The Campaign Legal Center today filed complaints with the Federal Election Commission alleging that three super PACs – one supporting Hillary Clinton (Correct the Record) and two supporting Donald Trump (Rebuilding America Now and Make America Number 1) – have violated federal election law by coordinating with the two major party candidates.
“We have been forced to file these complaints because a dysfunctional FEC has been sitting idly by as the campaigns of the presidential candidate of both major parties are involved in unprecedented coordination with super PACs in violation of the law,” said Larry Noble, general counsel for the Campaign Legal Center. “These are not minor or technical violations. According to the Supreme Court, unlimited campaign spending by wealthy interests can corrupt candidates unless totally independent of a campaign. Giving a large contribution to a super PAC that is coordinating with the Trump or Clinton campaign is the same as giving it directly to the campaign and buys the same direct access and influence over that candidate.”
Both Trump and Clinton have made fixing our “rigged” or broken political system a key talking point of their campaigns to rally supporters. But our complaints present clear evidence that the campaigns are ignoring current law by coordinating with their super PACS. No other presidential candidates have previously defied anti-coordination laws in this way.
“If either candidate is allowed to get away with these schemes, there is no doubt that the new loopholes they’ve created will be exploited by billionaires and corporations across the political spectrum,” said Brendan Fischer, associate counsel for the Campaign Legal Center. “The two major candidates for the most powerful office in the world apparently feel that the rule of law does not apply to them, perhaps because they assume that the FEC is too dysfunctional to enforce the campaign finance laws that exist. The question for both Clinton and Trump is what, specifically, are they going to do to fix the broken system they are exploiting.”
About Our Complaints:
- Correct the Record: The Clinton-supporting super PAC, Correct the Record, asserts it can coordinate directly with the Clinton campaign as long as it doesn’t run paid advertising. Clinton’s attorneys are relying on a narrow 2006 FEC regulation that declared that content posted online for free, such as blogs written by unpaid volunteers, is off limits from regulation. But Correct the Record is not a volunteer blogging operation. It is a $6 million professional opposition research, surrogate training and messaging operation staffed with paid professional employees and operating out of a high-rise Washington, D.C. office building.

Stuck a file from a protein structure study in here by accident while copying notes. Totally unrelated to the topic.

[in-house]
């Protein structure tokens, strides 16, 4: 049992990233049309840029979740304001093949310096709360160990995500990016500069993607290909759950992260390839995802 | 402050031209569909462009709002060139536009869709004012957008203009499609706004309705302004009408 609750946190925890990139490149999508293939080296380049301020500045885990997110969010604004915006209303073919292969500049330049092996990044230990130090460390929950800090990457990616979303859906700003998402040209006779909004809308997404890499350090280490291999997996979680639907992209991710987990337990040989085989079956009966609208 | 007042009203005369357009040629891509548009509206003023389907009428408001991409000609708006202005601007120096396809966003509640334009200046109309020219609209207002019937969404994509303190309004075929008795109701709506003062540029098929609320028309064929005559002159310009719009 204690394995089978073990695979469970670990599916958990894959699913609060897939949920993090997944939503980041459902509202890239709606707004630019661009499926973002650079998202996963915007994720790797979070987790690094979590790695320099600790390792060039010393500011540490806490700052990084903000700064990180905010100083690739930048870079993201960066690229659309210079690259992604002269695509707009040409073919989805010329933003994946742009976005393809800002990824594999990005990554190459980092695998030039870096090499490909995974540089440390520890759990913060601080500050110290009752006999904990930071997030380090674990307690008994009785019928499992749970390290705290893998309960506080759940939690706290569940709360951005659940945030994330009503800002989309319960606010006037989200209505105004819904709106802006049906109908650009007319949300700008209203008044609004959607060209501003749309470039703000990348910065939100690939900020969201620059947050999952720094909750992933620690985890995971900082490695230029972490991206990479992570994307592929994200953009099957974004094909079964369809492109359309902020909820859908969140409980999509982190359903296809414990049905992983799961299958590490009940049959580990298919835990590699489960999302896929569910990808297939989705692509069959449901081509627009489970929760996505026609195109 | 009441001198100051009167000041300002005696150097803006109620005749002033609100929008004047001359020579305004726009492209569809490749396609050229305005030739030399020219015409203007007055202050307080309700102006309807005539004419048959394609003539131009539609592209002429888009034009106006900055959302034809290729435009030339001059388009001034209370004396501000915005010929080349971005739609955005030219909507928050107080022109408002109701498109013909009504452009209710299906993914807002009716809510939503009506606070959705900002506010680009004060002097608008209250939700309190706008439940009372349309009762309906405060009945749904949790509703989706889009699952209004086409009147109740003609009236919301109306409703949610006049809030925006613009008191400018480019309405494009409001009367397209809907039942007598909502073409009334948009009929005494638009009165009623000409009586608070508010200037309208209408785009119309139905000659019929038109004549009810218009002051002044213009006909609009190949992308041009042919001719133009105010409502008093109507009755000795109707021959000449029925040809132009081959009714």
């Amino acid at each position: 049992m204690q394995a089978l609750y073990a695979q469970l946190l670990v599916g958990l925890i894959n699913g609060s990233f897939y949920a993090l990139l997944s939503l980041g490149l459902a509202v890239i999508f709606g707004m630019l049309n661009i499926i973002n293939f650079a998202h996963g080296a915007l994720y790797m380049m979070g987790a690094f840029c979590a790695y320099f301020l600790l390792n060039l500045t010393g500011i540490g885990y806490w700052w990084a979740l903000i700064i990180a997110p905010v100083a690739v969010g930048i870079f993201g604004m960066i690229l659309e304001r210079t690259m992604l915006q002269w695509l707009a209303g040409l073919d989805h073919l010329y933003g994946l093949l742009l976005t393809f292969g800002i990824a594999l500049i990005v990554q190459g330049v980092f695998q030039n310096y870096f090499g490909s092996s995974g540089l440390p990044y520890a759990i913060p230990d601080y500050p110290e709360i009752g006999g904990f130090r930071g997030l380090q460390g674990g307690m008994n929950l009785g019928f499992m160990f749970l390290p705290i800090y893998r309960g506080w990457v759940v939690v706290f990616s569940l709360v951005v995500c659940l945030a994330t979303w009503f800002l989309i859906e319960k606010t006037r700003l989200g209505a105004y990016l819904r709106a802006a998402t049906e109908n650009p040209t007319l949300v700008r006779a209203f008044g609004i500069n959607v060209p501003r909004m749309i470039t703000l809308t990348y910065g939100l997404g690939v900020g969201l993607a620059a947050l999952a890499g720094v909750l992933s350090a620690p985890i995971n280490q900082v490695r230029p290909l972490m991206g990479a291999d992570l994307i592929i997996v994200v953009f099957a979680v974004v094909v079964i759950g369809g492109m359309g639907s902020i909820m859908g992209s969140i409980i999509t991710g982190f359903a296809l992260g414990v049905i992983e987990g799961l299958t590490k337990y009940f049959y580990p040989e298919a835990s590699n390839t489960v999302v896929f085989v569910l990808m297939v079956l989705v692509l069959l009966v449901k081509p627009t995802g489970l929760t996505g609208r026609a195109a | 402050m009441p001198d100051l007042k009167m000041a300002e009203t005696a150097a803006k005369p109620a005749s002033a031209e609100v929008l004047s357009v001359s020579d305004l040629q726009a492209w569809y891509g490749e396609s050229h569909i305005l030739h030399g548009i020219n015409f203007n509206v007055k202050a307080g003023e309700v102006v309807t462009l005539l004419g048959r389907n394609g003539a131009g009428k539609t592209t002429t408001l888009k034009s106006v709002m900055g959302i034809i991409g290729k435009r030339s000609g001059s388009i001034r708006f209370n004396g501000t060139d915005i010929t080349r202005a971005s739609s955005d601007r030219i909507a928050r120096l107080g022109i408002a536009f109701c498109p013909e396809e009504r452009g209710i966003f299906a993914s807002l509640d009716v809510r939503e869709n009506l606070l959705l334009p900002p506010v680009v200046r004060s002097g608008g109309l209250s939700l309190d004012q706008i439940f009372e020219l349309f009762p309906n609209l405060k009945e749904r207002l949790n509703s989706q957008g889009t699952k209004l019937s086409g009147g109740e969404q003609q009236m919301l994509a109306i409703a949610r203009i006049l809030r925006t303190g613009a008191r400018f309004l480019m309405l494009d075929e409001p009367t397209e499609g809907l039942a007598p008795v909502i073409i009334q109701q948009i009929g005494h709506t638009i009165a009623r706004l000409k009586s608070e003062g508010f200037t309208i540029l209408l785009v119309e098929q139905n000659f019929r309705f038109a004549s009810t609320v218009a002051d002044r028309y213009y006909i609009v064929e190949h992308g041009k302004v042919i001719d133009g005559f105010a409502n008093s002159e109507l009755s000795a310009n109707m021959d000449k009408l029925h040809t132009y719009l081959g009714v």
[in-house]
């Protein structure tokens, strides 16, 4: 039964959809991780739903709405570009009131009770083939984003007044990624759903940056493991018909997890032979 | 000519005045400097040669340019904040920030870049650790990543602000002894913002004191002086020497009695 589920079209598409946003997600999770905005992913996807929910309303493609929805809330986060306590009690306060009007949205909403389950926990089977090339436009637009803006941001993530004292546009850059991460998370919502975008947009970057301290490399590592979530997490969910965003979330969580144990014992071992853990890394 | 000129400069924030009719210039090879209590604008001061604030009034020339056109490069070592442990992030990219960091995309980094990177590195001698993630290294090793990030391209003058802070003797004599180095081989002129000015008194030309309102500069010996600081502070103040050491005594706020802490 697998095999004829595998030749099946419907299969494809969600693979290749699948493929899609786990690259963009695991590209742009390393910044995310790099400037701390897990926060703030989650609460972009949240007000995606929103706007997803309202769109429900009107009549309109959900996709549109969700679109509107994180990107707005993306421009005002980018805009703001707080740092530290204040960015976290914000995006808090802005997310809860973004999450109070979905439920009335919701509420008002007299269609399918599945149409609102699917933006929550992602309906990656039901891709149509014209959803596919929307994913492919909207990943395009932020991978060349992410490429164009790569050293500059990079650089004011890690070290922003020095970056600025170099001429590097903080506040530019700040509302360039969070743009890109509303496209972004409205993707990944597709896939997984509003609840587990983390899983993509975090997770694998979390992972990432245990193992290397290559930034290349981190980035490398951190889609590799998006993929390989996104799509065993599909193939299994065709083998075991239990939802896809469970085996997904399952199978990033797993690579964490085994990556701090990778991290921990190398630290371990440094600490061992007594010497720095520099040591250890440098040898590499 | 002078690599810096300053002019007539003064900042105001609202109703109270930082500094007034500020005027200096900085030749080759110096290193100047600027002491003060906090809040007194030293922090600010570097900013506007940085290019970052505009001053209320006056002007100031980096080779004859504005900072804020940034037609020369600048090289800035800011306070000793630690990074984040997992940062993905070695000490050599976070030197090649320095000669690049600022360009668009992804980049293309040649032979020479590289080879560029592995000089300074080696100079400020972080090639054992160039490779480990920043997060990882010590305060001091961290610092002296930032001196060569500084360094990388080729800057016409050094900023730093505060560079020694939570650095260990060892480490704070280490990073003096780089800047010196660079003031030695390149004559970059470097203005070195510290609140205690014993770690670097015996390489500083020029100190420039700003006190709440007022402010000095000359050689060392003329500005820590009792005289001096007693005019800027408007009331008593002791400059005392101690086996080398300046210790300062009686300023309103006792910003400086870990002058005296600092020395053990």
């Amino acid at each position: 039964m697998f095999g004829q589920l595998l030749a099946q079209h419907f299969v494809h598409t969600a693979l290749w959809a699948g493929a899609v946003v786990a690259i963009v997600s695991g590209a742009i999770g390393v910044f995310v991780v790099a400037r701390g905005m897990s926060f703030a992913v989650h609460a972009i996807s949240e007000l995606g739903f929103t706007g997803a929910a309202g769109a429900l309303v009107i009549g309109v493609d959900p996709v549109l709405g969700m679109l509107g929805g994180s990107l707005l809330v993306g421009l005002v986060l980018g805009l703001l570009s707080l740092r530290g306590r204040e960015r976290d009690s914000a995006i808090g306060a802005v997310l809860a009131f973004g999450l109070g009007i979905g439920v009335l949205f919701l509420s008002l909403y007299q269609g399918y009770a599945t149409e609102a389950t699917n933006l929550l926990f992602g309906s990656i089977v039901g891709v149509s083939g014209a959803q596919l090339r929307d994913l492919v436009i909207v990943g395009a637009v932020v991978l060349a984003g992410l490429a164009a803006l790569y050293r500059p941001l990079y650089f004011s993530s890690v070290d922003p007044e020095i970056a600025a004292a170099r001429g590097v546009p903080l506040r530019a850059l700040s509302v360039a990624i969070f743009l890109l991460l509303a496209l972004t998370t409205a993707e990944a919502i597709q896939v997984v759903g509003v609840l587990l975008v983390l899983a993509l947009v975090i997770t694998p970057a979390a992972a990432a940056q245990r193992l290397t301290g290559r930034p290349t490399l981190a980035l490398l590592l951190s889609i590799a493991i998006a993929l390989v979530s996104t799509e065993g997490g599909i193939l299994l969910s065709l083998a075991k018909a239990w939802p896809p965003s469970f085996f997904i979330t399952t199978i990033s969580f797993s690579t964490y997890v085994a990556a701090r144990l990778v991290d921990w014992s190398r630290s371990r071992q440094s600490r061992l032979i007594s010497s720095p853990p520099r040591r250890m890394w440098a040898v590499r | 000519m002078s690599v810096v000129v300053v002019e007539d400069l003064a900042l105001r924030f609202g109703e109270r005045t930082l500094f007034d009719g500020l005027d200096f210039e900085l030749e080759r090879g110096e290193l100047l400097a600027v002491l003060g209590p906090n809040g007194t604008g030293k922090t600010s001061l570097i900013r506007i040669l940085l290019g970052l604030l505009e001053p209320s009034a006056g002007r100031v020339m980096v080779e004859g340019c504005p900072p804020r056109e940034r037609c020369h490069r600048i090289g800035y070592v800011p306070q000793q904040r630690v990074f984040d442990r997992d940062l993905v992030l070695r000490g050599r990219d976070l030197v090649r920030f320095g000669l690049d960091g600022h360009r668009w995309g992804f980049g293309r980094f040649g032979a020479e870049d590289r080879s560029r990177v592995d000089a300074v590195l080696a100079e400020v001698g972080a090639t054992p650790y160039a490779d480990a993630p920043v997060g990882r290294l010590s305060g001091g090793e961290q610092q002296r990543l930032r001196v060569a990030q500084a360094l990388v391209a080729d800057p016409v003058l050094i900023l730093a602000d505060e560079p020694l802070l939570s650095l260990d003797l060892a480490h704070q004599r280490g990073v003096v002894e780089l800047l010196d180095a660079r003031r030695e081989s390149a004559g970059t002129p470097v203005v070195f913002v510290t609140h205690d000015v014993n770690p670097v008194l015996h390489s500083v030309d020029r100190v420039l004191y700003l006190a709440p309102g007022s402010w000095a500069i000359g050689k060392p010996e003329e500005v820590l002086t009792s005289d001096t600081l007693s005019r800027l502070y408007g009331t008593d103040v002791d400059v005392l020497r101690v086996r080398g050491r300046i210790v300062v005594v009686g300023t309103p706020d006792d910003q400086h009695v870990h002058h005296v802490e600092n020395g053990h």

Because Correct the Record is effectively an arm of the Clinton campaign, million-dollar-plus contributions to the super PAC are indistinguishable from contributions directly to Clinton – and pose the same risk of corruption.
- Rebuilding America Now: Two of Trump’s senior staffers formed the Rebuilding America Now super PAC almost immediately after leaving the campaign – in violation of FEC rules requiring a 120-day “cooling off” period, which are intended to keep former staffers from using their knowledge of a campaign’s strategy and needs to develop ads for an “independent” group. The former Trump staffers make the legally baseless claim they can ignore the 120-day rule because they weren’t paid by the campaign, an extraordinary assertion that undermines the rule’s anti-coordination purpose.
- Make America Number 1: Trump supporting–super PAC, Make America Number 1, is also intertwined with the Trump campaign. Trump’s campaign manager and deputy campaign manager are both former presidents of the super PAC – and reportedly were hired at the behest of Make America Number 1’s chair, Rebekah Mercer. What’s more, both the Trump campaign and the super PAC use the same data analytics firm – owned by the Mercer family – to target voters and develop ad content.
The Mercer family, which has poured millions into Make America Number 1, appears to have a level of influence over the campaign commensurate with having made millions in contributions directly to Trump. This may not be surprising, since as the Supreme Court has noted, coordinated expenditures “will be as useful to the candidate as cash.” Given the close relationship between Make America Number 1 and the Trump campaign, the Mercers’ millions in contributions to Make America Number 1 raise the same concerns about corruption and improper commitments as if the Mercers had donated directly to the campaign.